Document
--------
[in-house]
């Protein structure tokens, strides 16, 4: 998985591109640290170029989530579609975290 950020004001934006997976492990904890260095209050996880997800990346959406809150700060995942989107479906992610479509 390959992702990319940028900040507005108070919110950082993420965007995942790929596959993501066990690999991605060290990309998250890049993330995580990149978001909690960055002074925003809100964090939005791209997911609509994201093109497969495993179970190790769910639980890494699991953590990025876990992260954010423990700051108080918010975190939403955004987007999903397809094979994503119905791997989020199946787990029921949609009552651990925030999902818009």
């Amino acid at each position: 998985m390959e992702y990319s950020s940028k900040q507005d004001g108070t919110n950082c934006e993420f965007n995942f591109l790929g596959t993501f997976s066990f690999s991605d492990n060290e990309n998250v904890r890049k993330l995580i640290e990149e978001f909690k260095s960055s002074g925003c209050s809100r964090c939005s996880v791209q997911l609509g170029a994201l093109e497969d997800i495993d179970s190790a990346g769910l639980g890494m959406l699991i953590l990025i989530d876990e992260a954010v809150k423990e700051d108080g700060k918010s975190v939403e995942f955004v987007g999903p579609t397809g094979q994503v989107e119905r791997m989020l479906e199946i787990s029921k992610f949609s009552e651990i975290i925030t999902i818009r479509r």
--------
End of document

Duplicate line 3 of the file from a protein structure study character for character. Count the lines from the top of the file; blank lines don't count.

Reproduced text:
């Amino acid at each position: 998985m390959e992702y990319s950020s940028k900040q507005d004001g108070t919110n950082c934006e993420f965007n995942f591109l790929g596959t993501f997976s066990f690999s991605d492990n060290e990309n998250v904890r890049k993330l995580i640290e990149e978001f909690k260095s960055s002074g925003c209050s809100r964090c939005s996880v791209q997911l609509g170029a994201l093109e497969d997800i495993d179970s190790a990346g769910l639980g890494m959406l699991i953590l990025i989530d876990e992260a954010v809150k423990e700051d108080g700060k918010s975190v939403e995942f955004v987007g999903p579609t397809g094979q994503v989107e119905r791997m989020l479906e199946i787990s029921k992610f949609s009552e651990i975290i925030t999902i818009r479509r």